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Some Good Insights but Much of the Language and Thought is Archaic
on November 30, 2014
I bought this book to get some insight into current Marxist thought. Unfortunately both the thought and the language come across has very dated, making for a heavy read, more like a text in the German philosophical tradition. For example, in this book the word "contradiction" does not mean a logical contradiction, but the tension between forces or concepts which may diverge, an archaic usage. An example is the tension between monopoly and competition.
Harvey does give some wordy insights into these "contradictions" of capitalism, but he does not derive a practical program of action to "end capitalism". Instead he presents a brief, utopian vision (much like Marx himself) in the epilogue while advising the reader to look for revolutionary opportunities lying hidden among the "contradictions". And sometimes Harvey is simply off base because, like most economists, he does not understand limits-to-growth, especially the fundamental role of energy. He would be well advised to read "Energy and the Wealth of Nations" by Charles Hall and Kent Klitgaard, or "The End of Growth" by Richard Heinberg, or some of the articles at www.resilience.org .
Even the logical analysis of this book is hard to pin down. For example, the title of the book suggests a focus on capitalism yet he states on p. 7 that the book will focus instead on capital and that the two must be clearly distinguished. So here - take a deep breath - is Harvey's definition of capitalism: "By capitalism I mean any social formation in which processes of capital circulation and accumulation are hegemonic and dominant in the providing and shaping the material, social, and intellectual bases for social life". After reading that I thought I might have better luck looking up capital in the ample index but could not find any reference to its definition. Since Harvey sometimes uses the word capital in a context where capitalism would make more sense to me, I'm still confused.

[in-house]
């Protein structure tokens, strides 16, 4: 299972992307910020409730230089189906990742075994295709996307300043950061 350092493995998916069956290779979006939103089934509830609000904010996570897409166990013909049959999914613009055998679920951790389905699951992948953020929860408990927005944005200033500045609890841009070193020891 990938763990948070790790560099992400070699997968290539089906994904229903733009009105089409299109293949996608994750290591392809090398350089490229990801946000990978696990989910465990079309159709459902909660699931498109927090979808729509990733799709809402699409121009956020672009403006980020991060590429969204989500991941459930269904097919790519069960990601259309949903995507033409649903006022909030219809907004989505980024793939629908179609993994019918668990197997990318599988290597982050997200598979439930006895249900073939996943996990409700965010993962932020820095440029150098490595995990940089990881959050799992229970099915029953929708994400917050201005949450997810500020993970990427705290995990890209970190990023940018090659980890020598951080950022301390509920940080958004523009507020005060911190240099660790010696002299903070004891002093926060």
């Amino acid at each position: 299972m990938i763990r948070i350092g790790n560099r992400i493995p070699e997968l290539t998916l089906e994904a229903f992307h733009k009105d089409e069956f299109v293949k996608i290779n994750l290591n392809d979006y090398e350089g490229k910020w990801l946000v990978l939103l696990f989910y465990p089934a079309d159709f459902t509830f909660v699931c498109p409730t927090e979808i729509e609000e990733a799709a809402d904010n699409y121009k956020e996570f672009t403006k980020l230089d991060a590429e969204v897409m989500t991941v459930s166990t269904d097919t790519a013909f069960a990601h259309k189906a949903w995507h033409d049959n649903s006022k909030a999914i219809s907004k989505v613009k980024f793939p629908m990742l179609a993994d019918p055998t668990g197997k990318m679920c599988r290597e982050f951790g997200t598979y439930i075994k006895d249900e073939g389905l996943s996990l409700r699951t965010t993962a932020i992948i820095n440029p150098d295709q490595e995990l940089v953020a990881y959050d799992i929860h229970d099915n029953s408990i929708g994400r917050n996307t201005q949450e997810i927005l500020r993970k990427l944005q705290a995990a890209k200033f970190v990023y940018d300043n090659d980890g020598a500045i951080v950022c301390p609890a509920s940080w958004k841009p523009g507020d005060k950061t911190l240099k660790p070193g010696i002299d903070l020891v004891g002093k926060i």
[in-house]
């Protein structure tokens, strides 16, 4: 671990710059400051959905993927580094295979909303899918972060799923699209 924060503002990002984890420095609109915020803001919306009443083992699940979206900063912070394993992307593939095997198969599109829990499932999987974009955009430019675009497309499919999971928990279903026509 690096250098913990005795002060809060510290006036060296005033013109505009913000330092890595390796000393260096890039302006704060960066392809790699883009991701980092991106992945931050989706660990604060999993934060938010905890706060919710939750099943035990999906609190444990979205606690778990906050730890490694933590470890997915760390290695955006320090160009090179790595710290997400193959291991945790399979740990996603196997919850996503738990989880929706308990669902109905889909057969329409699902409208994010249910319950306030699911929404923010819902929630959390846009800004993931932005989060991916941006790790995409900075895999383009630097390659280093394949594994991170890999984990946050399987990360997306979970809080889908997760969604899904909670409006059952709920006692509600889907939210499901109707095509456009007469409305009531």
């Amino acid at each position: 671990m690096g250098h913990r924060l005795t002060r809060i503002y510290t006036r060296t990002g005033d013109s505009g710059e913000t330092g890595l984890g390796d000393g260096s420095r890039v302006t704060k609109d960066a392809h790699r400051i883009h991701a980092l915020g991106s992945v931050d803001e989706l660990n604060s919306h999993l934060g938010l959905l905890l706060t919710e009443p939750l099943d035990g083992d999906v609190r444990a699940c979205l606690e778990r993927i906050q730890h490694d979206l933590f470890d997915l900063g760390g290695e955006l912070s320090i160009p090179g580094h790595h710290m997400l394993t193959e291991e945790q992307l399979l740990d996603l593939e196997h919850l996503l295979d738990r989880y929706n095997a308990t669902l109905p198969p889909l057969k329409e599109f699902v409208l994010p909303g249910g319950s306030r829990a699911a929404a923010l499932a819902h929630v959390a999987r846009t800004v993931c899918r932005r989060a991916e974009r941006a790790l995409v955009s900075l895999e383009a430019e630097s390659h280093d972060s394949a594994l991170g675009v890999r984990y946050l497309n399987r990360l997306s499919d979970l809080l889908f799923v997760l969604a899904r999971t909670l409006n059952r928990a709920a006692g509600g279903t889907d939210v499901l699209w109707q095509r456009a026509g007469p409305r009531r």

Contrast Harvey's abstract language with David Graeber's ("Debt - The First 5000 Years", p. 260): "Capitalism is first and foremost the art of using money to get more money". Or Thomas Piketty's ("Capital in the 21st Century", p. 46): "Capital includes all forms of wealth that individuals or groups can own and that can be transferred or traded through the market on a permanent basis".
....Harvey's first "contradiction" is Marx's distinction between exchange value and use value, the idea being that exchange value, or price, is determined by supply and demand or speculation or other conventions, so that it may diverge from the real value of a good or service to the user. Except it took Harvey 10 wordy pages to say this, and he missed what seems to me to be a critical result of this distinction: that wealth comes from the accumulation of use values that exceed exchange values, or that in some sense, wealth = use value - exchange value, or make yourself richer by buying bargains instead of lemons. The problem, of course, is how to reliably quantify "use value", an issue never addressed by Harvey.
Another example of archaic language that is needlessly obtuse is the "reproduction of capital", also the "circulation of capital". Take a classic form of capital - good agricultural land. In what sense does this "reproduce" itself or "circulate" (especially when it can hardly be said to produce itself in the first place)? In fact, why use the term "capital" at all, when it is composed of such diverse elements (natural resources, money, supplies, technology, services, knowledge, institutional structures, ...), basically all the inputs to every process of production except human labor. The whole capital / labor dichotomy seem to conceal far more than it reveals.
The Marxian analysis does correctly identify economic growth as coming from the "surplus value" from processes of production, if this surplus value (= newly created wealth) is properly reinvested. This surplus value is the "use value" of a product after subtracting the costs of all the inputs to the production process. But what is obscured here is the foundational role of energy. That is, in reality all surplus value derives from "cheap energy".